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Coronavirus | Covid-19: Covid-19 fall-out 'will hit young workers hardest'

John Campbell

Jobs and benefits sign Image copyright Liam McBurney/PA
The economic damage of the coronavirus crisis will hit young workers hardest, an Ulster University study has suggested.
It estimated that youth (ages 16-24) unemployment in Northern Ireland could jump from 8% to 26% in 2020.
That compares to an estimated unemployment rate of about 10% for workers aged 25-49 this year.
The study uses official labour market data to estimate which groups are most at risk of unemployment.
It was produced by Ulster University Economic Policy Centre researchers Mark Magill and Marguerite McPeake.
The study showed that young people are disproportionately employed in hospitality, which is likely to be the last sector to emerge from lockdown.

'Unemployment rate could spike'

Just over 10% of all employees in Northern Ireland are under 25, but that age group accounts for 36% of hospitality employees.
The study said the impact of the lockdown on hospitality has been "intensively felt by young people".
It also estimated that 45% of under-25s have been furloughed or laid off since the start of the crisis, compared to 25%-30% for older age groups.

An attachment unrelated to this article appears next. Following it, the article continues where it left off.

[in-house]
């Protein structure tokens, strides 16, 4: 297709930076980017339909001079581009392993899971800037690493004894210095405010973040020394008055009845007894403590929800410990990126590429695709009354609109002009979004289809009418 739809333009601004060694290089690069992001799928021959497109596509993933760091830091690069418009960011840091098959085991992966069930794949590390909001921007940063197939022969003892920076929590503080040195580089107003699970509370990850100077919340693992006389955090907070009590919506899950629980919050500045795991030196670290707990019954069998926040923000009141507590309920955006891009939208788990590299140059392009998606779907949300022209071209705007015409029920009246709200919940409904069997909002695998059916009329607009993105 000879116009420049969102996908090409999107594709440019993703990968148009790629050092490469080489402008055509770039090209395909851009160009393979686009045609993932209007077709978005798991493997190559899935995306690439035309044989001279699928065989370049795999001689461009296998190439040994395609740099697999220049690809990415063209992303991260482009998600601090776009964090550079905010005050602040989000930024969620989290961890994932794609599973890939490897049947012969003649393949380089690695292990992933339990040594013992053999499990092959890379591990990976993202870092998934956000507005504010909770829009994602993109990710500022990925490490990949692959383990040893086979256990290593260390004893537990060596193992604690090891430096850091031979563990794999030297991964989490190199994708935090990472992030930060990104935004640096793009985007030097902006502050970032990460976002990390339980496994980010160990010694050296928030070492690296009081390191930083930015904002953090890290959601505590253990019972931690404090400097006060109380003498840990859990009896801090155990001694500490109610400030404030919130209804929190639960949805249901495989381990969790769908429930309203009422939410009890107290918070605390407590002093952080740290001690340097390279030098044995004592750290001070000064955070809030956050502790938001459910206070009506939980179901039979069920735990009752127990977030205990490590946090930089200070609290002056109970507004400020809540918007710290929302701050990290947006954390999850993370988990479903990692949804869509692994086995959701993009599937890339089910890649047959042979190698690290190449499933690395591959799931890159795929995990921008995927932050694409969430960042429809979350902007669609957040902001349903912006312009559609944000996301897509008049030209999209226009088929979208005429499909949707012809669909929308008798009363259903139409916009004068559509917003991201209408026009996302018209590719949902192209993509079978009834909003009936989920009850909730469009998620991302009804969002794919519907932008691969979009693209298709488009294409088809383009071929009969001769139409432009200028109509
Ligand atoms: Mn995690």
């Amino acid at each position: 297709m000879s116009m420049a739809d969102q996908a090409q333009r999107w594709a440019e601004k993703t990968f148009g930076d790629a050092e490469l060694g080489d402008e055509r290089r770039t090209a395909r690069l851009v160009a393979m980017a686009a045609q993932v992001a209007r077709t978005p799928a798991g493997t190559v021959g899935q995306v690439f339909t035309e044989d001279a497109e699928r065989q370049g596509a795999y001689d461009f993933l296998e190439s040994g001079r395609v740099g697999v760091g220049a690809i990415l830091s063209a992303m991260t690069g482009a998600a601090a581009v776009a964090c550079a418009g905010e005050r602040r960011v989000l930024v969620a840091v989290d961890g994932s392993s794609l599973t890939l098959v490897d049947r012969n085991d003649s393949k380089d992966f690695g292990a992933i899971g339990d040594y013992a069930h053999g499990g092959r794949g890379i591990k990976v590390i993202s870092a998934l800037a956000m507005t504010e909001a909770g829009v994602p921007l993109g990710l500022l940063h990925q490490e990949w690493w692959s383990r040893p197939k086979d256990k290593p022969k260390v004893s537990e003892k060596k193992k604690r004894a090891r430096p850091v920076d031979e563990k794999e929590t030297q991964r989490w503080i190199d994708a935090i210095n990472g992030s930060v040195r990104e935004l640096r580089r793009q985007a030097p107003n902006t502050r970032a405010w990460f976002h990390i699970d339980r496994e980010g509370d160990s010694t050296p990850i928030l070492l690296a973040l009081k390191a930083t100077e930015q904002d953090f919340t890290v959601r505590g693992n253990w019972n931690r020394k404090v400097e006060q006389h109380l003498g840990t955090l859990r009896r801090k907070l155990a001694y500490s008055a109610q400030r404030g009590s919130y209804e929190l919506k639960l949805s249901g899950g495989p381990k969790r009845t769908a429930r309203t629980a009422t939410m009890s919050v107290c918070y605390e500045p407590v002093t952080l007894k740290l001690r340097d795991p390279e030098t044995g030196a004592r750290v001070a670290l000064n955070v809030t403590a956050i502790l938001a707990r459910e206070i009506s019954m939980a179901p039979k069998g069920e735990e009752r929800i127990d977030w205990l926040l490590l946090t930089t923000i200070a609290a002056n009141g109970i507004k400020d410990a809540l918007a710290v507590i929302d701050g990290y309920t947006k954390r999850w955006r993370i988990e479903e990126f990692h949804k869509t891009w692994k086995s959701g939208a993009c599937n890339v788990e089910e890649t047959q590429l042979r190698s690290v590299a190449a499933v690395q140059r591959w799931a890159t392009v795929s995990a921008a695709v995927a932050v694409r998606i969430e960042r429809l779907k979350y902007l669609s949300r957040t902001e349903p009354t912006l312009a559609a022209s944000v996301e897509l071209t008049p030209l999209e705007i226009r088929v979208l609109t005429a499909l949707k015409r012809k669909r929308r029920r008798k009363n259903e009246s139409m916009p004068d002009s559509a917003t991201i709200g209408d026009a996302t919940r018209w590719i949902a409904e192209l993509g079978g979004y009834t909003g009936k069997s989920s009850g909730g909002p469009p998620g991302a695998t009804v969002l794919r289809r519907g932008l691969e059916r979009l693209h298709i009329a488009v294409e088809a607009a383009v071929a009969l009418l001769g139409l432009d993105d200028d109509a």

A large proportion of furloughed workers will hopefully get their jobs back, but the study said "jobs within sectors significantly impacted by the restrictions are at a higher risk of being permanently lost".
It also warned that the youth unemployment rate could spike in the autumn when students leaving school, colleges and universities will be seeking to begin their careers.
In a typical year, about 25,000 young people enter the Northern Ireland labour market.
"With the number of vacancies collapsing and high numbers of jobs in the existing labour market at risk, such a large number of young people entering the search for work will put upward pressure on the youth unemployment rate," the study said.
"It risks long-term scarring effects on the labour market prospects of an entire cohort of education leavers."
The study recommended that a set of measures be targeted at young people.
These include uncapping undergraduate numbers to keep more young people in education and offering a job or training guarantee for all young people unemployed for three months.
It said these policies would be expensive but "given the extent of the risk to young people being trapped in a period of worklessness and the associated scarring effect over the course of a person's working life, the long-term benefits may well outweigh the costs".


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